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Showing content with the highest reputation on 07/27/2009 in Posts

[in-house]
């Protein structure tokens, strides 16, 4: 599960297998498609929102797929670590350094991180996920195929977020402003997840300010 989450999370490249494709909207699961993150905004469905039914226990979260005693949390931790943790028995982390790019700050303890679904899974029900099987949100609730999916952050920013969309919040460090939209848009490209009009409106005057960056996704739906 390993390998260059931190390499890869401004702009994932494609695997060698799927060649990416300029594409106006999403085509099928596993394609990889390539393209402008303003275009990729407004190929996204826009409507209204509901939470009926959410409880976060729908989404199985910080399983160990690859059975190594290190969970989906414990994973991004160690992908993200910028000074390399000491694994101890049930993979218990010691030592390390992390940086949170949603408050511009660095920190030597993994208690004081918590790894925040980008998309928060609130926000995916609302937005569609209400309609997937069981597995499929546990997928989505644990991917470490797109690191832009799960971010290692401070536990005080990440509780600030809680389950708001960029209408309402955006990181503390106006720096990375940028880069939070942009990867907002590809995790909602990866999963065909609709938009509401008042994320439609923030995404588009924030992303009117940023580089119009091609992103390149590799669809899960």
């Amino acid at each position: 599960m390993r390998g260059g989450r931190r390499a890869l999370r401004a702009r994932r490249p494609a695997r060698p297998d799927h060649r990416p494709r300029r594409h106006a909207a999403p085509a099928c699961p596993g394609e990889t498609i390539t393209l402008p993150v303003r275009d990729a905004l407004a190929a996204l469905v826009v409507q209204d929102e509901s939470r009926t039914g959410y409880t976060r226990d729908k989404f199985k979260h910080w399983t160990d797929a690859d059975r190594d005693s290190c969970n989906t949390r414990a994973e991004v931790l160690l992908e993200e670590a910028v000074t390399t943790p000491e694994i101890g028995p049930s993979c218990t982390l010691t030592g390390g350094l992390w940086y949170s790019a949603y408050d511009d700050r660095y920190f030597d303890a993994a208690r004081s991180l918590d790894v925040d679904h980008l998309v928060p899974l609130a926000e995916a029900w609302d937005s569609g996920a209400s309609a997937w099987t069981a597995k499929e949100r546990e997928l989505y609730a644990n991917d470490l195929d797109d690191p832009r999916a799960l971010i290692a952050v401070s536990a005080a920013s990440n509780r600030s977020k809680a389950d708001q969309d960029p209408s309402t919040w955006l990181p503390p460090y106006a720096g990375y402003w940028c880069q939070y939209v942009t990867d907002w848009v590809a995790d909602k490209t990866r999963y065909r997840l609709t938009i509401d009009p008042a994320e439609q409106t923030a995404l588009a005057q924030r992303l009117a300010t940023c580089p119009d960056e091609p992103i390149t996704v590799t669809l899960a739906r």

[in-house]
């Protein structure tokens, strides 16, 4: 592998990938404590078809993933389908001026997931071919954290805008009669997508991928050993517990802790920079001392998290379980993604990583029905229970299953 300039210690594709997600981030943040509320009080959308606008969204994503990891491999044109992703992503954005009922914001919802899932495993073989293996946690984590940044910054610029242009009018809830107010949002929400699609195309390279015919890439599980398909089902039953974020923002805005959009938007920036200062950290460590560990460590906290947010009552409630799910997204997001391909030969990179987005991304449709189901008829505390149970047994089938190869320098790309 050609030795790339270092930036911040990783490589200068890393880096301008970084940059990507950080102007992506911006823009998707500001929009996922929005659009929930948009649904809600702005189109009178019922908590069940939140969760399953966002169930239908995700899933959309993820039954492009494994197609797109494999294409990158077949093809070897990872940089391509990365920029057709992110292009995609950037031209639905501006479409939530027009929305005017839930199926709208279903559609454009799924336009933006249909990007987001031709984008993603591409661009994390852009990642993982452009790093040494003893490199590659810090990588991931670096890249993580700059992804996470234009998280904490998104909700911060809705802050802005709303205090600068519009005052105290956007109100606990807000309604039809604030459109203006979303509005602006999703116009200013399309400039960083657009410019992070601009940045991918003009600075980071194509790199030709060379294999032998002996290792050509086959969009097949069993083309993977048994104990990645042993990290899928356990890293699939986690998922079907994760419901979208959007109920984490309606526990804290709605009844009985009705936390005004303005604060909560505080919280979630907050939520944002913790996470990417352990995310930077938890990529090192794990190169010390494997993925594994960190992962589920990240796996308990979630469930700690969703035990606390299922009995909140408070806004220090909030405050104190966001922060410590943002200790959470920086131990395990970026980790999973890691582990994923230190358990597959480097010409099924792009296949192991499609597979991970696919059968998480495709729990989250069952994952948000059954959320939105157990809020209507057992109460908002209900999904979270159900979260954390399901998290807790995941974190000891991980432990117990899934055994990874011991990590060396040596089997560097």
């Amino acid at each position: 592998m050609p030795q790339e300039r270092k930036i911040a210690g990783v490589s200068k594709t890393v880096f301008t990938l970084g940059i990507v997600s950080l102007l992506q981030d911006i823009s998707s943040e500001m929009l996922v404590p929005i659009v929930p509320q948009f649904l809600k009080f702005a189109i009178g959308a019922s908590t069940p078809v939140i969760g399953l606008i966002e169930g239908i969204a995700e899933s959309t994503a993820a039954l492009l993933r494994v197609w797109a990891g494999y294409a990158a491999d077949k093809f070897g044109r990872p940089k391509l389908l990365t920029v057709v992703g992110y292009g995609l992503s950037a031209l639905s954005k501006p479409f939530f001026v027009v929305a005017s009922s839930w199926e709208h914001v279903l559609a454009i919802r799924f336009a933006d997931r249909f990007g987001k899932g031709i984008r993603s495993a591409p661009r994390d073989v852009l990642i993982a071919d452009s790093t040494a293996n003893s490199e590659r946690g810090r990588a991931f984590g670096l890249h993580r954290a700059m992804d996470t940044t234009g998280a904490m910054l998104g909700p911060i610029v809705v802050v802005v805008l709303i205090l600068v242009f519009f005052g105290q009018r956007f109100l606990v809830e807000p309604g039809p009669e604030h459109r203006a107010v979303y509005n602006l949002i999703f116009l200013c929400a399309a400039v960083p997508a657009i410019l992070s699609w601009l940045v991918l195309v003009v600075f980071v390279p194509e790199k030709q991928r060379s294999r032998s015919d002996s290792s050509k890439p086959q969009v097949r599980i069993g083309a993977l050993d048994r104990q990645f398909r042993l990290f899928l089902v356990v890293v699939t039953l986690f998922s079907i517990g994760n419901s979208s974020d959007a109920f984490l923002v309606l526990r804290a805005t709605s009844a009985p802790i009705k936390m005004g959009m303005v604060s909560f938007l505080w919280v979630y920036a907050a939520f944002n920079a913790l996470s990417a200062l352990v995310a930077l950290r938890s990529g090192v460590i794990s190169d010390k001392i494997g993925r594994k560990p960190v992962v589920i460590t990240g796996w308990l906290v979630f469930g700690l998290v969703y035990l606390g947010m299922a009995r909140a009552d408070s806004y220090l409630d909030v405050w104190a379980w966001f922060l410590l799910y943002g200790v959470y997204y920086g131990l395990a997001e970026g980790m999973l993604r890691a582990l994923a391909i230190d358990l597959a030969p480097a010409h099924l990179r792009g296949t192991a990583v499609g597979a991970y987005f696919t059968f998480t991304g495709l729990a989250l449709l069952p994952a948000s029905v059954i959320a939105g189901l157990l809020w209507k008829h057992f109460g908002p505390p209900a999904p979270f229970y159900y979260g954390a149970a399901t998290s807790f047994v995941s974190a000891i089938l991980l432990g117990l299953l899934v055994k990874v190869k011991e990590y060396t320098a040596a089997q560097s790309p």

1. OnePiece Windows XP Post-SP3 UpdatePack v1.0.9 FINAL ENU Update (22 June 2017) Update (22 June 2017) Update (22 June 2017) Hash MD5 7A2AC7C5DD72BB4BC0C18D677A8B8FB1 Filesize: 206.18 MB (216198876 bytes) This XP post-SP3 All-in-One QFE/LDR Update Pack differs from RyanVM's/user_hidden's one as it includes by default more stuff like IE8, DX updates, all .NETs and WMP11 for an easier integration, along with official and nearly all request-only hotfixes (RyanVM's Update Pack is more selective with request-only hotfixes, which is fine): all in a few MBs and integrated in native "true" mode. Onepiece's XP Update Pack can be used along with Nlite from v1.4.9.1 or RVM Integrator from v1.6.1 b2.1 on a clean (untouched) XP SP3 ENU source. From v3.5.1 XP post-SP3 AIO UpdatePack can be integrated in a XP MCE 2005 SP3 source. Please don't ask for inclusions or exclusions: if you like a different configuration use one of the existing vanilla XP UpdatePacks with your preferred addons and you'll get your own XP disc without the need to remove anything. However if you don't like all the additional stuff included in OnePiece's XP Update Pack, you can easily uninstall some of them from Windows Components Wizard after windows setup. Then you can use a Run window to totally delete the components from your live system, typing this command: rundll32.exe advpack.dll,LaunchINFSection OPMWXPUP.inf,%OptionalComponentsNAME%.CleanUp Other supported switches are HIDE (removes the component from Windows Component Wizard list) and SHOW (shows the component in Windows Component Wizard list): Alternatively, you can also disable their installation listing the one you don't like to install (but not .net 2.0!) in a Winnt.sif file (see also here), under [components] section, with an "= off" by their side. For example, if you want to disable installation of Windows Desktop Search you will add this string: [Components]...WDSearch = off... All the Winnt.sif optional components codes are shown below. List only those you want to disable! BitLockerToGo = BitLocker To Go ReaderBrowserChoice = Browser ChoiceDirectX = DirectX Post-SP3 UpdateICCDSCD = Windows Feature Pack for StorageIMAPI2 = Image Mastering APIMDX = DirectX Managed CodeMSXML4 = MSXML 4.0 SP3 Parser (KB2721691)MU = Microsoft UpdateNETFX30 = Microsoft .NET Framework 3.0 Service Pack 2NETFX35 = Microsoft .NET Framework 3.5 SP1NETFX40 = Microsoft .NET Framework 4PowerShell = Windows PowerShellPowerShellISE = Windows PowerShell ISESilverlight = Microsoft SilverlightWDSearch = Windows Desktop SearchWgaNotify = Windows Genuine Advantage NotificationsWinRM = Windows Remote Management (WS-Management)WRMC = Windows Rights Management ClientXP_EOS = Microsoft Windows XP End of Service Notification Or, again, you can remove them from XP source after UpdatePack integration. Simply extract one or more of the small RVM-only addons from this suite and run a single new RVM-i integration session for every one of them on your updated source: OnePiece Remove AddOn Update (8 April 2014) Update (8 April 2014) Update (8 April 2014) Update (8 April 2014) Update (8 April 2014) Update (8 April 2014) Update (8 April 2014) Update (8 April 2014) Update (8 April 2014) Update (8 April 2014) Update (8 April 2014) Hash MD5 07C39C13FEC9099B603BC00C3B209234 Filesize: 19.8 KB (20303 bytes) NB *"REMOVE" addons are RVMIntegrator-only!! the entries.ini removal values are not supported by Nlite. ** Please note also that, due to a RVMi limitation, Removal Addons could break XP setup if integrated in the source at once in the same RVMi session: you must run your regular integration with Nlite or RVMi then, before making the .iso, one or more additional sessions of RVMi to finish off your source with the desired removal addon. ***OnePiece_Remove_Windows_Management_Framework_Core_AddOn.cab removes all single WinMFC components. So if you use it, you don't need to add: OnePiece_Remove_WinMFC(PowerShellv2)_AddOn.cab OnePiece_Remove_WinMFC(PowerShellISE)_AddOn.cab OnePiece_Remove_WinMFC(WinRM)_AddOn.cab to your integration list Let's recap! the right order is: Run RVMi and integrate Update Pack - rerun RVMi and integrate first Removal addon - rerun RVMi and integrate second Removal addon - ... - rerun RVMi and integrate last Removal addon - rerun RVMi and integrate your preferred SW - make the .iso. Integration side effects (not UpdatePack bugs): setuperr.log will point out harmless error messages about some IE files like imgutil.dll, inetcpl.cpl, inseng.dll, mshtml.dll, msrating.dll, pngfilt.dll, occache.dll, webcheck.dll (caused by the patched Syssetup.dll used for integration and then restored with the original one). If you don't tolerate it you can integrate in addition Onepiece Repair IE8 cosmetic problems addon which does nothing else than cleaning those false errors in your setuperr.log file. Please note that in some rare configurations the integration of this "repair" addon could cause issues, so we don't suggest to use it. OnePiece Repair IE8 Cosmetic Problems AddOn Updated (March 27-2009) Hash MD5 5C7AF8CA9F637C993F4AEEFFB63F39ED Filesize: 1.28 Kb There's an incompatibility of new msi installer official release KB981669 with a single app of Windows Live suite, Photogallery. Microsoft hasn't fixed it yet so if you need that specific app you must revert to very old KB967756 using this addon by 5eraph. If you don't want to loose the new version, there's also a temporary workaround for working systems that allows you to install Photogallery in an updated XP What's inside Onepiece's XP Update Pack: Hotfixes List What's new in latest release: Changelog To update the included Adobe Flash Player ActiveX use Create OnePiece Adobe Flash Player True AddOn and integrate the resulting OnePiece_Adobe_Flash_Player_v%Version%_True_AddOn.cab after UpdatePack. As an example this is v20.0.0.228 True AddOn just created with Create OnePiece Adobe Flash Player True AddOn OnePiece Adobe Flash Player v26.0.0.131 True AddOn Update (22 June 2017) Update (22 June 2017) Update (22 June 2017) Hash MD5 69F5516C9CCDF0DB62B11450925B7E5D Filesize: 9.04 MB (9483969 bytes) You can also extract both the UpdatePack and the OnePiece_Adobe_Flash_Player_v%Version%_True_AddOn.cab, delete entries_Flash.ini file, copy/move newer Adobe Flash Player AddOn files inside UpdatePack, overwriting the older one and then archive UpdatePack again. How to update the DotNet True AddOn Complete mirrors, including prerelease and legacy versions, are available here: Localized XP Updatepack final releases (main languages):Onepiece International XP Post-SP3 AIO Update Packs FINAL Made with DXUPAC! only DotNet LangPacks are not included (as they're useless) but if you want them too, integrate OnePiece_NetFxLangPack_SvcPack_AddOn_%Lang%.cab (download it from one of Onepiece's Files Repositories) after UpdatePack. All credits are in entries.ini file: however many, many thanks especially to RyanVM, Nuhi, Siginet and Xable.